As the Tories and Labour would be likely to lose seats if such a system were rolled out for Westminster elections, it’s no real surprise that they either continue to maintain that FPTP is the best way, or ignore the topic completely. Likewise, the other main obstacle to true democracy in the UK: the House of Lords.

I always find it rather amusing to see Labour activists going on about democracy, claiming to be it’s biggest supporters. Yet here we are in 2013, having had 3 terms of Labour government over 13 years, and the entirely unelected HoL still exists. In fact, with Tory changes, it now has MORE unelected ‘Lords’, ‘Ladies’, Bishops etc, than ever before. That’s EVER BEFORE.

Image

Occasionally, a Labour MP will talk about reforming the HoL. From time to time, mutterings about actually electing members to the second chamber can be heard, if you listen very carefully. Nothing is ever done about it, of course.

The Lib Dem’s sporadically chirp on about it, as they used to about a federal system of government for the UK. Not heard a peep since they actually formed a coalition with their Tory chums though, funnily enough.

The Tories and Labour pretty much have the HoL divided up between themselves. Another chamber of parliament, another almost guaranteed quota of seats. Why change something and risk losing seats? Not for silly democracy’s sake! And anyway, what would their MPs do when they ‘retire’ if they didn’t have a title, expenses and a warm place to have a wee afternoon siesta?? It’s like an Elephant’s Graveyard for them, with the additional bonus of some cash on the side – if they can distinguish between an undercover journalist and someone with the morals of a small pox virus.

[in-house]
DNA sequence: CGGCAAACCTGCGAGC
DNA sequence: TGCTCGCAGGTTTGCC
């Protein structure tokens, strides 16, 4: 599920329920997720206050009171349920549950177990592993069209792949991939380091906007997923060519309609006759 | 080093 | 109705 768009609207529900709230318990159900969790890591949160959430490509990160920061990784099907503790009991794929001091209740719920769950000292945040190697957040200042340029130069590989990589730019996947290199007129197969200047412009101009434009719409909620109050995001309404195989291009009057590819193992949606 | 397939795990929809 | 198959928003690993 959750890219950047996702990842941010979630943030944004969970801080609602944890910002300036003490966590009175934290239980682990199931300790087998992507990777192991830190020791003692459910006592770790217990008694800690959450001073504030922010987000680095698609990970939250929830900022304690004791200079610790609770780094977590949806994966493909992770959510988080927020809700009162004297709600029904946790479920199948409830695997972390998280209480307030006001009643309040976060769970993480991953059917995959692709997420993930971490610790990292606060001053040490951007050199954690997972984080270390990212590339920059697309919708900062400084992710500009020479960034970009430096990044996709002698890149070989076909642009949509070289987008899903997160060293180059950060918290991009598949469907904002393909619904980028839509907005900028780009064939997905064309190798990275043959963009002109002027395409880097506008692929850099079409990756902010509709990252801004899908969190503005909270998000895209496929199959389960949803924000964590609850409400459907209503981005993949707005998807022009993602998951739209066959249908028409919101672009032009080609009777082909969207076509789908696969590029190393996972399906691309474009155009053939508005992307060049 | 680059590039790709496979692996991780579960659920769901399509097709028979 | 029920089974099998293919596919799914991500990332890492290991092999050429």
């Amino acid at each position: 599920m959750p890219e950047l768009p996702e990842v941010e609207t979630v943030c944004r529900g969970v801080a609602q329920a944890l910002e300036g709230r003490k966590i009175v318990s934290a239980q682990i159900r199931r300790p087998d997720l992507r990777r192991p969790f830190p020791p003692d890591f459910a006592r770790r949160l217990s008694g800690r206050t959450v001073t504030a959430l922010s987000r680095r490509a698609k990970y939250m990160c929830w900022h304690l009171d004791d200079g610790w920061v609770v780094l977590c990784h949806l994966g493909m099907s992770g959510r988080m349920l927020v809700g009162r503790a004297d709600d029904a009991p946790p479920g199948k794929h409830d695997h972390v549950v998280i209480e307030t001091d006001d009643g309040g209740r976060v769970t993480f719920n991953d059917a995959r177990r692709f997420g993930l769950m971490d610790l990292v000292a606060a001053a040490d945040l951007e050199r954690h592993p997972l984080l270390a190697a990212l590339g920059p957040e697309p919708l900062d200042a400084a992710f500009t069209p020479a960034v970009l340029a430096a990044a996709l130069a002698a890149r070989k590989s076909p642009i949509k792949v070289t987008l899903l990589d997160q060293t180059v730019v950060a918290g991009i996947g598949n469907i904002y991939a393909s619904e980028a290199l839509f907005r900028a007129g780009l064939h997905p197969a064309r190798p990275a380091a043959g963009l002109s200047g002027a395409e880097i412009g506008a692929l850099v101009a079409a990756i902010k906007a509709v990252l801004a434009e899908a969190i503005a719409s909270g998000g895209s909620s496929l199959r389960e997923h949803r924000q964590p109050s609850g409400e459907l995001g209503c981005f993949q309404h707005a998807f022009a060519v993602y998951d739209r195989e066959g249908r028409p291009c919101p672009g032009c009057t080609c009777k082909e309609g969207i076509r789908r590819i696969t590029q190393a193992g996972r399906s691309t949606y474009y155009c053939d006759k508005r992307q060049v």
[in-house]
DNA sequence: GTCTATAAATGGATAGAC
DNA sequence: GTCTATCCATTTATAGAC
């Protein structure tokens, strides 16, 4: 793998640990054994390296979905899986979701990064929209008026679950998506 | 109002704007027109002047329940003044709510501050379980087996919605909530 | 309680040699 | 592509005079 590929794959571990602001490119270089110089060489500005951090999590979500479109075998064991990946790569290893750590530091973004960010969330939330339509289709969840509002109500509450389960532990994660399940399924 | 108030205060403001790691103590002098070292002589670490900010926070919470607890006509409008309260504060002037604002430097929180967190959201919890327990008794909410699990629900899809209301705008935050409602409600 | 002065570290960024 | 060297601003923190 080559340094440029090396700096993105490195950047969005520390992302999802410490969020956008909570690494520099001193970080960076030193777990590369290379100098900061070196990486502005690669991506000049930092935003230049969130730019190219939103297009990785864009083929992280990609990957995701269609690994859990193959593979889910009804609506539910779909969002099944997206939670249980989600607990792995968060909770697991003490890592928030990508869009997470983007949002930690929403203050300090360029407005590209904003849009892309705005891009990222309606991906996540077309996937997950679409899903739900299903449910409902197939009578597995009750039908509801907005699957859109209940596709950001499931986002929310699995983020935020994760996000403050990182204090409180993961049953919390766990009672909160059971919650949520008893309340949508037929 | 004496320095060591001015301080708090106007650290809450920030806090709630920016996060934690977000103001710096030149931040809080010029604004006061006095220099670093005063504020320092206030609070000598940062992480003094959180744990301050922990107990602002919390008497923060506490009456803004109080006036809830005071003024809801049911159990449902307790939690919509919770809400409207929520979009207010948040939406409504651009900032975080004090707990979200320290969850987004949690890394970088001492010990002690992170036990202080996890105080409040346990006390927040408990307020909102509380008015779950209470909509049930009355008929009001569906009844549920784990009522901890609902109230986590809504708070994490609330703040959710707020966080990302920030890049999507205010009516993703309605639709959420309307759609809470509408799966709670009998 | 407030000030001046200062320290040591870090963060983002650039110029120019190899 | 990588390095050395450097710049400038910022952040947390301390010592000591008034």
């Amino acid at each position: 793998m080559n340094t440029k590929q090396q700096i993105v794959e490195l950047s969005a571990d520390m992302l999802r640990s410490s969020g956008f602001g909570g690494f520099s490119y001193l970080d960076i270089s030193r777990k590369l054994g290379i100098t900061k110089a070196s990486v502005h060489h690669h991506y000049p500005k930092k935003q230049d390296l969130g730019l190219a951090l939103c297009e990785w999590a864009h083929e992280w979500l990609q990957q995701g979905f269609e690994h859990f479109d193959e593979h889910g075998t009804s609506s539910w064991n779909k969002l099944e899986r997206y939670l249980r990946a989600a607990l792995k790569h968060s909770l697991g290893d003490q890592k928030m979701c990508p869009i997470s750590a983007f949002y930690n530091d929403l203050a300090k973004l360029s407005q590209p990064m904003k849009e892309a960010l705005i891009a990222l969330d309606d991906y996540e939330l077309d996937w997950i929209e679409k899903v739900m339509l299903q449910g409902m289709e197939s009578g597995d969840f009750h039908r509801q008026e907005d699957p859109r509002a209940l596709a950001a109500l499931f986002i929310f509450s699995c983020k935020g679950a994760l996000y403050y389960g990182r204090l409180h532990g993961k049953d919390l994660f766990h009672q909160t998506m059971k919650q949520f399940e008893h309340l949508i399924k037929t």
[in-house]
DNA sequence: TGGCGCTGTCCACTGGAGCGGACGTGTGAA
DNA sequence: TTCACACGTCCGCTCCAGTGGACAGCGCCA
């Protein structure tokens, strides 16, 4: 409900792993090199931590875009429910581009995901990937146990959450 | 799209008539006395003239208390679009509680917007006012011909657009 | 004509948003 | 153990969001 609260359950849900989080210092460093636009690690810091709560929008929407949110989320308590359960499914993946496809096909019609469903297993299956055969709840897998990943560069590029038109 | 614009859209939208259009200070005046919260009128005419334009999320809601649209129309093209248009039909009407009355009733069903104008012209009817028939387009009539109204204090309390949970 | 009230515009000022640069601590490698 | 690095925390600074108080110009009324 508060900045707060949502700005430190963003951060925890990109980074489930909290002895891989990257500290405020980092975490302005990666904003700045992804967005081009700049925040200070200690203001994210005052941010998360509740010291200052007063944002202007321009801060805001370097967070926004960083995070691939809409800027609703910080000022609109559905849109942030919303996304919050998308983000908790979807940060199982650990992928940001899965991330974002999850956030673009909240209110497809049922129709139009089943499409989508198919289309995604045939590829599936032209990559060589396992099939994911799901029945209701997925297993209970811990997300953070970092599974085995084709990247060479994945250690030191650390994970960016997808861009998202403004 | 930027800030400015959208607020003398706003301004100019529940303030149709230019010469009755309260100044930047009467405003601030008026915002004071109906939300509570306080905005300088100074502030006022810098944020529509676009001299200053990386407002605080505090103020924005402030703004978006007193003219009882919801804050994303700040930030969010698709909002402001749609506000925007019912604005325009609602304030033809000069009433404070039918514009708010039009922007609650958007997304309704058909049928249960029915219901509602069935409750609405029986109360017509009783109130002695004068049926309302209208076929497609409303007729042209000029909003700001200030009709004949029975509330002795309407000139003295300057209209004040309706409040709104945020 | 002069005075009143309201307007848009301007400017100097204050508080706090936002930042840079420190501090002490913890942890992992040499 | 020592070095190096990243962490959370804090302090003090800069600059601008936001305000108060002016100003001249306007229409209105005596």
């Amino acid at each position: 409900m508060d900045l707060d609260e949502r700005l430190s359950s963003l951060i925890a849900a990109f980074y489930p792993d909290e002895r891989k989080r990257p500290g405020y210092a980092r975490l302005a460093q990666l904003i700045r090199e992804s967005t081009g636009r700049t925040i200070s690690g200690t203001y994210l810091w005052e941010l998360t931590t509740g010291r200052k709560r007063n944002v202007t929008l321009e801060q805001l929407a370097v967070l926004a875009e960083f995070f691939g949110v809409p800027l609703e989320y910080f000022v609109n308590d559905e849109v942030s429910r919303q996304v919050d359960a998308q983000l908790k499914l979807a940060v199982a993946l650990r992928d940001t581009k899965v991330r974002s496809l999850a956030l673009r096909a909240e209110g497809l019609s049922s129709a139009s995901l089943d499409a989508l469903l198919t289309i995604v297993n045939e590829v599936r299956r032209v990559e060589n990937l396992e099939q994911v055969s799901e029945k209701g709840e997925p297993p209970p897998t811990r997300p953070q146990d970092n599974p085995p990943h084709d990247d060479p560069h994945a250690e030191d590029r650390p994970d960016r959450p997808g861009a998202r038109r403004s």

Image

Many people defend the 2 chamber system, stating that the upper house has the freedom to hold more in-depth debates on important issues. Great! It’s still entirely undemocratic though. I could host long debates with a mate of mine – would that be an acceptable form of government for anyone? No, of course not. Yet that’s effectively what the HoL is.

There is one other parliament where we have less influence than we should: the European Parliament.

Scotland has a population of roughly 5.25 million. We have 6 MEPs representing us in Europe. Malta has a population of 0.45million. They have 6 MEPs representing them in Europe. That’s a country with 8.6% of the population that we have with an identical number of MEPs. That simply can’t be right, by anyone’s reckoning. Independent countries of similar size to Scotland have double that: Ireland (with 4.5million citizens) has 12 MEPs, Slovakia and Denmark with 5.4-5.5million have 13. Considering that the Scottish Parliament covers legislation on the majority of our civic issues, we are grossly under-represented at the European level – where politicians legislate on mainly civic issues.